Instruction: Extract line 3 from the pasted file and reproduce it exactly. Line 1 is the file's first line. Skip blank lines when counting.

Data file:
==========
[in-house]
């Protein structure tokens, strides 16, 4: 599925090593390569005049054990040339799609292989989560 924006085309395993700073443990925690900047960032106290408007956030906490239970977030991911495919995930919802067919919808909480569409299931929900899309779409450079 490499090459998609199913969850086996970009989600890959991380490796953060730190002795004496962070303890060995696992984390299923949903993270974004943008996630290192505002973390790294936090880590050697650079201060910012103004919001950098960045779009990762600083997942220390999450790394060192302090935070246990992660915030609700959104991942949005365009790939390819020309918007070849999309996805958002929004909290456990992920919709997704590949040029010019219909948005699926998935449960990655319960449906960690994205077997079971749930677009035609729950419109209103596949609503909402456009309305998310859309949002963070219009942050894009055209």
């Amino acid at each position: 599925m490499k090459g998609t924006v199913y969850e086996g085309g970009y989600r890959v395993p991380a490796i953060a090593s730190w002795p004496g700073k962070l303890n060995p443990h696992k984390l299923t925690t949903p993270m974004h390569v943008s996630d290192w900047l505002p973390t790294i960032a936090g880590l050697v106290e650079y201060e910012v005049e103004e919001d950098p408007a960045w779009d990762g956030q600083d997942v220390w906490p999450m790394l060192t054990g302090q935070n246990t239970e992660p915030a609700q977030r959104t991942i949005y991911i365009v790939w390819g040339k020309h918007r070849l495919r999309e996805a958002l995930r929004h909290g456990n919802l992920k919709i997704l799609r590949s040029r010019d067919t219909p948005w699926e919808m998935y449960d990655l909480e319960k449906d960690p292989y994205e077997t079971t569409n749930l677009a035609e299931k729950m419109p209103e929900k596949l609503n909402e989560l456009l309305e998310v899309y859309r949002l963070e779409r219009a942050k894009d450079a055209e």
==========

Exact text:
């Amino acid at each position: 599925m490499k090459g998609t924006v199913y969850e086996g085309g970009y989600r890959v395993p991380a490796i953060a090593s730190w002795p004496g700073k962070l303890n060995p443990h696992k984390l299923t925690t949903p993270m974004h390569v943008s996630d290192w900047l505002p973390t790294i960032a936090g880590l050697v106290e650079y201060e910012v005049e103004e919001d950098p408007a960045w779009d990762g956030q600083d997942v220390w906490p999450m790394l060192t054990g302090q935070n246990t239970e992660p915030a609700q977030r959104t991942i949005y991911i365009v790939w390819g040339k020309h918007r070849l495919r999309e996805a958002l995930r929004h909290g456990n919802l992920k919709i997704l799609r590949s040029r010019d067919t219909p948005w699926e919808m998935y449960d990655l909480e319960k449906d960690p292989y994205e077997t079971t569409n749930l677009a035609e299931k729950m419109p209103e929900k596949l609503n909402e989560l456009l309305e998310v899309y859309r949002l963070e779409r219009a942050k894009d450079a055209e």